Thursday 7 February sees That’s What She Said back in Manchester for its first show of 2019 – showcasing fantastic new writing and performance by women and non-binary writers and following sell-out events at Edinburgh Festival and the London’s Albert Hall, this month welcomes BBC Poetry Slam Champion Jess Green, and we recommend you snaffle tickets quick sharp. Also back is Outspoken, marking LGBT History Month with an afternoon of poetry and spoken word performance on 9 February, hosted by Mandla-Rae and featuring poets Ella Otomewo, Billie Meredith, Maz Hedgehog and Bryony Bates.
Manchester Literature Festival and the Centre for New Writing have Tracey Thorn in conversation with Professor of Creative Writing at the University of Manchester Jeanette Winterson on Tuesday 26 February (with more events lined up for the rest of the year to be announced), and tickets are on sale for Matt Haig, presenting his latest memoir Notes On A Nervous Planet at HOME on 15 April.
And before you go, scroll down to our “More in Literature” stories and check out our guide to the UNESCO City of Literature, where you’ll find some bookworm-friendly go-tos, including the oldest public library in the English-speaking world Chet’s – check out the tours on 17 January and 14 February.
Here are our picks
Manchester-based poetry and criticism magazine PN Review celebrates its latest issue with a special launch event showcasing six of its talented contributors, including poet, critic and translator André Naffis-Sahely, currently visiting teaching fellow at Manchester Met’s Writing School.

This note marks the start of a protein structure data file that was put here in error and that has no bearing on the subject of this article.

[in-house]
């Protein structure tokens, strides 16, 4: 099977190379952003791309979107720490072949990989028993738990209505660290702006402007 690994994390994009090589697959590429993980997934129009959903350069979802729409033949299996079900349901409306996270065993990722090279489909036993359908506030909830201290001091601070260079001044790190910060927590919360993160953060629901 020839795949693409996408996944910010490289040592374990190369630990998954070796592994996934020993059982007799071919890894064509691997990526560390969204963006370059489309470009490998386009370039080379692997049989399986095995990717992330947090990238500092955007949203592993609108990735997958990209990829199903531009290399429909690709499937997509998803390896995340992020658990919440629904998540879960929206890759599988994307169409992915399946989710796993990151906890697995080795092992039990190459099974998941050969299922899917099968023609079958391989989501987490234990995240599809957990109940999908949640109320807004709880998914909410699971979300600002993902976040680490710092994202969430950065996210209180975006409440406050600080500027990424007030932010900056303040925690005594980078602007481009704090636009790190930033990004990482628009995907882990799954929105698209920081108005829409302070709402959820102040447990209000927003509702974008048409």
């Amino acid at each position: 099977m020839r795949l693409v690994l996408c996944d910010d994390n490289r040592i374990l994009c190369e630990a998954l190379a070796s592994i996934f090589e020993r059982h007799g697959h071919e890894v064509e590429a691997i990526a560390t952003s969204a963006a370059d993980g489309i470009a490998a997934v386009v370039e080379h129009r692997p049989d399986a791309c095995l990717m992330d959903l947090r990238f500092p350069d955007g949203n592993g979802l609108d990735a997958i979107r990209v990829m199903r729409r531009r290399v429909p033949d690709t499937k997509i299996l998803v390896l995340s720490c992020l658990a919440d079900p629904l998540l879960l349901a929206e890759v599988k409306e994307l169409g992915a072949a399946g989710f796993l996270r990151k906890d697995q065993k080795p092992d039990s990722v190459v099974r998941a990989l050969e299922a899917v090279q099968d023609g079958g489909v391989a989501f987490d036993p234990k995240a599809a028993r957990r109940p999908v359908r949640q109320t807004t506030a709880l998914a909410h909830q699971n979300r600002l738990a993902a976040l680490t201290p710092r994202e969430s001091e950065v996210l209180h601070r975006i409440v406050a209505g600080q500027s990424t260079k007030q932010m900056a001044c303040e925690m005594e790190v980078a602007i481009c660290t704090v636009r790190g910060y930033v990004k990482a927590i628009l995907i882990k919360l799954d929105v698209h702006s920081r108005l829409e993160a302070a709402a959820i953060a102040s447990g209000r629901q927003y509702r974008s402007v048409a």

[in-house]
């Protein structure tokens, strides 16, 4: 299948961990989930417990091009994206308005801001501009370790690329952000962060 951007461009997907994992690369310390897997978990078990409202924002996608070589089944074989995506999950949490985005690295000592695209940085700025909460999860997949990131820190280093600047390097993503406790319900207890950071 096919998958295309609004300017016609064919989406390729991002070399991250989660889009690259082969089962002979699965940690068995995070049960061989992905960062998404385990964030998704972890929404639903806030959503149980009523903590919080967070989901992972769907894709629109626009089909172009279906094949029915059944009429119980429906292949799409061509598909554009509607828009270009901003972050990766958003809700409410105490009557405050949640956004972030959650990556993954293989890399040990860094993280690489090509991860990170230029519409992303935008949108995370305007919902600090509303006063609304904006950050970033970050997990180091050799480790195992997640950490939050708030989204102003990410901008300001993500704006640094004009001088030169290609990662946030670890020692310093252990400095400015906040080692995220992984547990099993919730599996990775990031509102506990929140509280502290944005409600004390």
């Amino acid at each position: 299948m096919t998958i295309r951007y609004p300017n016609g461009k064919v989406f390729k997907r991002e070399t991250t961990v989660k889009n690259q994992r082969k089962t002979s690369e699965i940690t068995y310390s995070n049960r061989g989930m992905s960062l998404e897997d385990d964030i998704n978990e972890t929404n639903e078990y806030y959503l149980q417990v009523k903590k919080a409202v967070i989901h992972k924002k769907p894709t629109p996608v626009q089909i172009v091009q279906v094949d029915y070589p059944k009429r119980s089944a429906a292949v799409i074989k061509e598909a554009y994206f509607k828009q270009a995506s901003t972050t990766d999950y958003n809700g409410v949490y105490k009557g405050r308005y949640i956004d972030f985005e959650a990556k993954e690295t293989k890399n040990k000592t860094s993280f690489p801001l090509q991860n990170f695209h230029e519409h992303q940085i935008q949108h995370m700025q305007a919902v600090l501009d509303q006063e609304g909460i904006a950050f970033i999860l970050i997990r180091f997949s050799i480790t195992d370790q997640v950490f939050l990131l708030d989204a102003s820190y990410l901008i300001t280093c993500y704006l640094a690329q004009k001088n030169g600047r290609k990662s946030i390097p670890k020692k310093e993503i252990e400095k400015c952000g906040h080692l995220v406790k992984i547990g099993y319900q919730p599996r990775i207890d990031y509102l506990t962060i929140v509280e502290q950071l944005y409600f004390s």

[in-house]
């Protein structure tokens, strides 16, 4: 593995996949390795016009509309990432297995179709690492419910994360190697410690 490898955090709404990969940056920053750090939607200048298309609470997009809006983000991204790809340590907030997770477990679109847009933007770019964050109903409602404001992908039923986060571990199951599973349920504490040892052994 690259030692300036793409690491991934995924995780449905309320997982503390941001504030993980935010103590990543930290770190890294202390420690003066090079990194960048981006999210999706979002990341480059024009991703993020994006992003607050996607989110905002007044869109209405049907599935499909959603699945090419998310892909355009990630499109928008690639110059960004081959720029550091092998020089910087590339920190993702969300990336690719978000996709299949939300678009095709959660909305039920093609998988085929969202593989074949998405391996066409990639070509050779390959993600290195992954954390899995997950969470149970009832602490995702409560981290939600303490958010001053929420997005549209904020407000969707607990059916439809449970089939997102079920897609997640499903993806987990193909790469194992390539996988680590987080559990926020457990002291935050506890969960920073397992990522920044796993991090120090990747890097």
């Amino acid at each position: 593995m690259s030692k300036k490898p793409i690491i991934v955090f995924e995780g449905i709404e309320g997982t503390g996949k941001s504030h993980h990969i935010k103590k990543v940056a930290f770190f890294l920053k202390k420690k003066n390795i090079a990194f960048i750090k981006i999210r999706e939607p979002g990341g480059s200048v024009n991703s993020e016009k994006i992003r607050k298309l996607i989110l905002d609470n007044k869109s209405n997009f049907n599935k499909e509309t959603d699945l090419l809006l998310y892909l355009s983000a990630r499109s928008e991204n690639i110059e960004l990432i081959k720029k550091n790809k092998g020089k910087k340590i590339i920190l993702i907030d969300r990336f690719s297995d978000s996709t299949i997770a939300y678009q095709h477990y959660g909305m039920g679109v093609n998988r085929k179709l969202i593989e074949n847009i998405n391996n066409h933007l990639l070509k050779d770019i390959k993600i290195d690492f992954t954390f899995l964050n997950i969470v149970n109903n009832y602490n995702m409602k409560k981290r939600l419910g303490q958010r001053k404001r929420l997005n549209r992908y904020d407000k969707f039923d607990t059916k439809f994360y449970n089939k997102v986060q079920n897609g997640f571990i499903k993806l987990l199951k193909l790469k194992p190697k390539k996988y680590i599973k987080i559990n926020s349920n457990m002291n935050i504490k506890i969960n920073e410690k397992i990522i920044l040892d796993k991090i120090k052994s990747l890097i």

The Poetry Pop Jukebox Co-op is back for a second get-together, welcoming some of Manchester’s finest writers to read poetry and pop lyrics – this time round, headliners include multi-award-winning poet Andrew McMillan. (Check back for confirmation of venue.)
Manchester-based publishers Dostoyevsky Wannabe organises a second pop-up of lovely stalls where you can pick up lots of lovely books, pamphlets and zines by the North’s finest indie presses, from And Other Stories to ZimZalla.
Critically acclaimed showcase of the best new writing by women and non-binary writers, That’s What She Said returns to Manchester with its first show of 2019, featuring performances from BBC Poetry Slam Champion Jess Green and spoken word artist Roz Weaver.
Join Reasons To Stay Alive author Matt Haig for an evening of positive and insightful discussion about the modern world, offering a closer look at the challenges posed by our ever-changing technological landscape and his advice on how best to navigate it, as outlined in his latest memoir, Notes On A Nervous Planet.
Through the story and pictures from a well loved children’s book, Maria will explore a theme in Spanish letting her love of the language inspire young minds.
Chetham’s Library is opening it’s doors to visitors for a self guided behind the scenes tour. Discover this medieval gem in the heart of Manchester in your own time.
Take part in an informal discussion with like minded literature enthusiasts at Alliance Française. Their monthly book club is a great place to share ideas on a given text.
Outspoken is back for LGBT History Month, with an afternoon of poetry and spoken word performance hosted by Mandla-Rae, Manchester poet and former young programmer, and featuring Ella Otomewo, Billie Meredith, Maz Hedgehog and Bryony Bates.
An extraordinary new festival where music, art, philosophy and sustainability weave together into an exhilarating weekend in the heart of the National Forest, one of Britain’s boldest environmental projects.